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Rex Tillerson is wading into a diplomatic minefield on his Russia visit

This should be fun.

U.S. Secretary of State Rex Tillerson steps out of a plane upon arrival in Moscow’s Vnukovo airport, Russia, Tuesday, April 11, 2017. CREDIT: AP Photo/ Ivan Sekretarev
U.S. Secretary of State Rex Tillerson steps out of a plane upon arrival in Moscow’s Vnukovo airport, Russia, Tuesday, April 11, 2017. CREDIT: AP Photo/ Ivan Sekretarev

When Secretary of State Rex Tillerson departed for Moscow on Tuesday, he walked into a potential hinge point for U.S.-Russia diplomacy. Though President Donald Trump entered office promising warmer relations with his counterpart Vladimir Putin, last week’s U.S. strike against a Syrian airbase appears to have abruptly brought them back down to a chill.

That means Tillerson, a former Exxon CEO with little to no diplomatic experience, will have his work cut out for him. The Kremlin has already said that Putin will not meet with Tillerson, despite once granting the diplomat the Russian Order of Friendship. Instead, Tillerson will likely be limited to discussions with Foreign Minister Sergei Lavrov and other top aides. A Kremlin spokesperson told Reuters that Putin might meet with Tillerson if it is deemed necessary.

Here are some of the thorniest topics Tillerson is likely to broach with Lavrov during those talks.

Human rights violations

In the time since Putin took office, his regime has curtailed freedom of expression and allegedly assassinated political dissidents and journalists.

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Russia’s North Caucasus region has long been a source of turmoil for the country. Human Rights Watch has spent around two decades monitoring the area’s abuses, with specific emphasis on Chechnya and Dagestan, both of which have suffered under brutally repressive local governments. Of particular contemporary relevance is Chechnya, which is under the rule of Ramzan Kadyrov, a close Putin ally. Kadyrov has been accused of numerous human rights violations, including the torture and murder of his political opponents. A leading Russian opposition paper recently claimed that Chechen authorities were arresting and killing queer men, and several sources have gone so far as to claim that queer men are being sent to “concentration camps.”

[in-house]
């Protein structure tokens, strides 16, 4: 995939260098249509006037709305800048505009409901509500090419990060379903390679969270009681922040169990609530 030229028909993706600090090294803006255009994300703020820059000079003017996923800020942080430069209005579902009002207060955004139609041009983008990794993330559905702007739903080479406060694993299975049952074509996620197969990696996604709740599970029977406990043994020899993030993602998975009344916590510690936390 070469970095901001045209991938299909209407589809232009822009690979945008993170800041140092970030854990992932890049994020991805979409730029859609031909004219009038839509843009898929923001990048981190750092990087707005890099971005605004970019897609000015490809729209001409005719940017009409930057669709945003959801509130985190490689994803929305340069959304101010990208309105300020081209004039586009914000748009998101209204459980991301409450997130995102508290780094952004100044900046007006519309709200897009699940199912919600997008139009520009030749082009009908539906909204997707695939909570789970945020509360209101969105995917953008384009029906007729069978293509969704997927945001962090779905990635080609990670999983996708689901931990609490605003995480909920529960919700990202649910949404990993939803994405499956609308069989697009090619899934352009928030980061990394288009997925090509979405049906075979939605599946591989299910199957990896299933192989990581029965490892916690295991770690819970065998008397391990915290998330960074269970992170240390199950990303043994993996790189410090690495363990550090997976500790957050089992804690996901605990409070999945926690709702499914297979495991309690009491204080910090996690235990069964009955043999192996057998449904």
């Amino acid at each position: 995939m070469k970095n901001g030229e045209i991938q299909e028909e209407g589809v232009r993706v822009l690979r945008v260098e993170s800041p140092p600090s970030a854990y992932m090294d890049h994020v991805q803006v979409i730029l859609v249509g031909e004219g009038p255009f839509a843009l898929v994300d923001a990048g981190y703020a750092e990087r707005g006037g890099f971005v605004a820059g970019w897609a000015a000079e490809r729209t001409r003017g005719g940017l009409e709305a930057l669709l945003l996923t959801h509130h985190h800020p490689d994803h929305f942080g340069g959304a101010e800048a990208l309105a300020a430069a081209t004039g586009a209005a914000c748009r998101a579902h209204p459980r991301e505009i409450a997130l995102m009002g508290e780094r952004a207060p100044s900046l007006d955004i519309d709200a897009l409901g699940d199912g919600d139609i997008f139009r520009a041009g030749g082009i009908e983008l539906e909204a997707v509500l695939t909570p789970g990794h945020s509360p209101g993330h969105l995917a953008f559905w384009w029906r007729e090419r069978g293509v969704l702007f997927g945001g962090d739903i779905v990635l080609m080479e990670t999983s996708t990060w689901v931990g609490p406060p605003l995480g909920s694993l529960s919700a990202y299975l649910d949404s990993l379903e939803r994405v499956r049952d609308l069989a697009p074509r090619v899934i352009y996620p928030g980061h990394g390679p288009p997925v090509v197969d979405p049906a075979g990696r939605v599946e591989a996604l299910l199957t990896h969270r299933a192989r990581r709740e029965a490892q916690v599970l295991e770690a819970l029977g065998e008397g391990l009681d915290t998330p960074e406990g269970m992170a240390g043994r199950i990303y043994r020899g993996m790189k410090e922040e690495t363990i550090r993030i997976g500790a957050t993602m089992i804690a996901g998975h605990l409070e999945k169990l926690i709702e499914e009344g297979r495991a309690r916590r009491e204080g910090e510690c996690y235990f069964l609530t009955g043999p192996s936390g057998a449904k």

Alvi Karimov, a spokesman for Kaydrov, dismissed the claims out of hand — on the grounds that queer people do not exist.

“You cannot arrest or repress people who just don’t exist in the republic,” he told the Interfax news agency. “If there were such people in Chechnya, the law-enforcement organs wouldn’t need to have anything to do with them because their relatives would send them somewhere from which there is no returning.”

The Trump administration has sent mixed signals on LGBTQ rights, skewing negative. However, the current situation in Chechnya offers an opportunity to bring up Russia’s general attitudes towards its queer citizens. In 2013 the nation passed a law banning “gay propaganda,” and in 2016 the co-author of a Kremlin-backed study on HIV/AIDS suggested that the best protection against the virus was to “be in a heterosexual family where both partners are loyal to each other.”